You place the docstring after the class name, then you have a bunch of class attributes, and now have to look at arguments of __init__ in one place and their meaning in other :(

warvariuc commented Nov 8, 2015

Nice guide, though I don't agree with some of the things. For example:

Document __init__ methods in the docstring for the class.

You place the docstring after the class name, then you have a bunch of class attributes, and now have to look at arguments of __init__ in one place and their meaning in other :(

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alch3m1st Nov 8, 2015

Great source! But what about type hinting - PEP 0484?

alch3m1st commented Nov 8, 2015

Great source! But what about type hinting - PEP 0484?

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svanoort Nov 8, 2015

Good stuff, big +1.

svanoort commented Nov 8, 2015

Good stuff, big +1.

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gustavohenrique commented Nov 9, 2015

Very good!

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zazapeta Nov 11, 2015

♥ wath else ?

zazapeta commented Nov 11, 2015

♥ wath else ?

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DarthJack007 Nov 11, 2015

Well, this make things a lot easier, thanks for the tips man. ☺

DarthJack007 commented Nov 11, 2015

Well, this make things a lot easier, thanks for the tips man. ☺

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victor-mendes-eduardo commented Nov 12, 2015

Nice help!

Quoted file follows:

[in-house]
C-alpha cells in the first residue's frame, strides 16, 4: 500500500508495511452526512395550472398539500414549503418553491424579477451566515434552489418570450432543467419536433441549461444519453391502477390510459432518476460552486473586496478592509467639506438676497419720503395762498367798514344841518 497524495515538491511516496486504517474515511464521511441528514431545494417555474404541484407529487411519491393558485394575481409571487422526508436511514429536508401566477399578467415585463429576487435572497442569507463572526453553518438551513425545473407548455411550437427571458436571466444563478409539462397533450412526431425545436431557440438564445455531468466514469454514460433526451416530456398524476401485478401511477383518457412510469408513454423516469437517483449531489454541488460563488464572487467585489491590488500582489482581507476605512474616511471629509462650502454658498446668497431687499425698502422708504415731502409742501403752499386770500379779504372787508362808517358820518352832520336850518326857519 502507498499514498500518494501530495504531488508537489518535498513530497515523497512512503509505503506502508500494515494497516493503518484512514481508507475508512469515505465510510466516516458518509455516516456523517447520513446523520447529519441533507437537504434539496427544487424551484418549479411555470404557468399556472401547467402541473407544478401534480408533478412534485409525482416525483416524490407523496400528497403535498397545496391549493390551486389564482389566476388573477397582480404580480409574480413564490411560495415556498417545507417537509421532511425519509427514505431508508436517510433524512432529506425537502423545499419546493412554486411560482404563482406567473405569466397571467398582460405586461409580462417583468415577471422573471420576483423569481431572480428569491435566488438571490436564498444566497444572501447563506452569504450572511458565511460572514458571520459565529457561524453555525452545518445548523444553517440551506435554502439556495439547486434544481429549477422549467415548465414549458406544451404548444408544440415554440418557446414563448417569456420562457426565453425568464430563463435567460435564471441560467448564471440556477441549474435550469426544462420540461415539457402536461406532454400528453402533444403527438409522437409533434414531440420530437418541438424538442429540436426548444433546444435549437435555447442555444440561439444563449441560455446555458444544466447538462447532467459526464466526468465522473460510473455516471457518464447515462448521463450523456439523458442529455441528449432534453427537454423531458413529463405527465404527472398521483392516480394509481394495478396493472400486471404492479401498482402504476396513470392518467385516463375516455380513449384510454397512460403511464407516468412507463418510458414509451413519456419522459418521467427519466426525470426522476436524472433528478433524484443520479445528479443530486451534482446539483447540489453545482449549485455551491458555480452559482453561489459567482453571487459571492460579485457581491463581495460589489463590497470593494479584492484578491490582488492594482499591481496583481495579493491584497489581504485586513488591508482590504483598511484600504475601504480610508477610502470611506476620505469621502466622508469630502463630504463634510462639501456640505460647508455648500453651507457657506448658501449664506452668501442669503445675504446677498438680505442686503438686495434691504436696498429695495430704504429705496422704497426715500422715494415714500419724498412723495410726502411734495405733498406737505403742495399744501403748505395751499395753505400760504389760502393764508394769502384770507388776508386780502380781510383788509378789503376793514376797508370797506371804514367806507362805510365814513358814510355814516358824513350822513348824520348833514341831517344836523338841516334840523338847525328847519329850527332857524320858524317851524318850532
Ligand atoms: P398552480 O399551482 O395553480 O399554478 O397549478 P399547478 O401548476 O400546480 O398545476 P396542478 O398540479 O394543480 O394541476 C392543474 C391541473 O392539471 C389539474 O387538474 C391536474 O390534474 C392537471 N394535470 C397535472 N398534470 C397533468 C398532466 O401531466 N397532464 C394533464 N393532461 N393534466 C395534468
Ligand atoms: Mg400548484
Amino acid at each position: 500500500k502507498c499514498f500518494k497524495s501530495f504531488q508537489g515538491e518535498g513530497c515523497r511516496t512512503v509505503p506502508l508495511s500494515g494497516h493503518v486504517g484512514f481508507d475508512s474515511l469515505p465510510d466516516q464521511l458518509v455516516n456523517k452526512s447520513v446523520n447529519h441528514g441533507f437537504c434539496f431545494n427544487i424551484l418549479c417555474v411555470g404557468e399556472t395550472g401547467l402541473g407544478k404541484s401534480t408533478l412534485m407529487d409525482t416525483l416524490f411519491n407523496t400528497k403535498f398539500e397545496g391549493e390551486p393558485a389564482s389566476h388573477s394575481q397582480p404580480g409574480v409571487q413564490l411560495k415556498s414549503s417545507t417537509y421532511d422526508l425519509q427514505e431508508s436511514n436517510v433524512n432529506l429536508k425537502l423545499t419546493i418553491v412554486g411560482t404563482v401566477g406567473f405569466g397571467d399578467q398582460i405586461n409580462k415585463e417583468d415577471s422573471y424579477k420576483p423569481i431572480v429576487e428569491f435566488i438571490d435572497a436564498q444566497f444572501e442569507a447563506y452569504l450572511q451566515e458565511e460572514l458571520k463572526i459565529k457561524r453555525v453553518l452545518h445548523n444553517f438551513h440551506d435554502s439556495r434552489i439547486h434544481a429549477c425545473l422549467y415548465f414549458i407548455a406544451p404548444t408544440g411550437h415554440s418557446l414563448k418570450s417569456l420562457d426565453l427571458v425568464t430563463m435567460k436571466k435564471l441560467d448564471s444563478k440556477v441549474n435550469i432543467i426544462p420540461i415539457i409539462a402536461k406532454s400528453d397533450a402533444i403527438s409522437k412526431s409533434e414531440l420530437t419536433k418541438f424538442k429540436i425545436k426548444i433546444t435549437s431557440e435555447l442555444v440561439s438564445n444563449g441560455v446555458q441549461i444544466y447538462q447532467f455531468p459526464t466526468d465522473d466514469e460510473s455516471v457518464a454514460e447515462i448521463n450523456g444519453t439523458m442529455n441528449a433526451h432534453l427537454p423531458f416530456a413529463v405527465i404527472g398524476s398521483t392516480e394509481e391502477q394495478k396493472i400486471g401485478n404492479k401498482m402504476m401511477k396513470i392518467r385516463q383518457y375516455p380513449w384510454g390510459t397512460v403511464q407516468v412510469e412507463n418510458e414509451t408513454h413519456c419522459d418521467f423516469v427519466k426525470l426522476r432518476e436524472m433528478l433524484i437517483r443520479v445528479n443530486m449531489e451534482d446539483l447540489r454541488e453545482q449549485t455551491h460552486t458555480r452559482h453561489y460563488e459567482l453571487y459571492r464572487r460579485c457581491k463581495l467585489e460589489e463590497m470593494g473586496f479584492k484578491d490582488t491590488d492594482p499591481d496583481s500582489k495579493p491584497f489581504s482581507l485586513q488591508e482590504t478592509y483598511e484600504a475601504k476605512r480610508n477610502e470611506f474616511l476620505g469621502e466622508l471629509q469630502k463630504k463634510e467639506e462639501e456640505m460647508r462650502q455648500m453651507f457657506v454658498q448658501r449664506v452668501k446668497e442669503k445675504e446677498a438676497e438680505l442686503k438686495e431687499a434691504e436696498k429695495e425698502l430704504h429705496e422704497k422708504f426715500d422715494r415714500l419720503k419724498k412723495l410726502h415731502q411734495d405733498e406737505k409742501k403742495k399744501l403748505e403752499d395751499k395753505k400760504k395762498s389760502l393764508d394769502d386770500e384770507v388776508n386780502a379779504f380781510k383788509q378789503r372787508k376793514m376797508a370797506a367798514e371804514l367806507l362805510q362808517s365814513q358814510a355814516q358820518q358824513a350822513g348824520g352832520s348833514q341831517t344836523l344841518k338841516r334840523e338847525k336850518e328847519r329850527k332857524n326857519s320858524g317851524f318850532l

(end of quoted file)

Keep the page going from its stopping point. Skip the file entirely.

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datamafia Nov 12, 2015

Picked up a few new ones, thx.

datamafia commented Nov 12, 2015

Picked up a few new ones, thx.

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kronosapiens Nov 12, 2015

Good guide, thank you.

kronosapiens commented Nov 12, 2015

Good guide, thank you.

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fherdom commented Nov 13, 2015

+1

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luizpericolo Nov 13, 2015

A very good guide! Kudos

luizpericolo commented Nov 13, 2015

A very good guide! Kudos

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laike9m Nov 13, 2015

Great post!

laike9m commented Nov 13, 2015

Great post!

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wangst321 commented Nov 14, 2015

+1

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smitty1eGH commented Nov 21, 2015

Like

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otov4its Nov 26, 2015

Very well!

otov4its commented Nov 26, 2015

Very well!

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julie777 Nov 29, 2015

In general I agree and think they are good tips.

I strongly disagree with "reverse notation"!
The readability of Python is one of its greatest strengths. However, it still takes time and effort to do the best job possible. One of the most difficult problems reading other people's code is understanding names. Another is having reading disruptions. Reverse notation is very hard to read, especially for English speakers. It may have seemed like a nice grouping mechanism half a century ago (FileOpen, FileClose, FileRead), but that time is past and we have learned much.

The simplest and almost universal rule is that objects should be named as noun or noun phrases (adjective-noun) and functions/methods should be verbs or verb phrases (verb-object). The often unmentioned part is that word order should match written English. This leads to both understandable and readable code.

Compare and contrast reverse notation vs. reading style notation.
Reverse Notation:
bob = PersonBad(name_first='Bob', name_last='Smith')
bob.throw(ball_orange)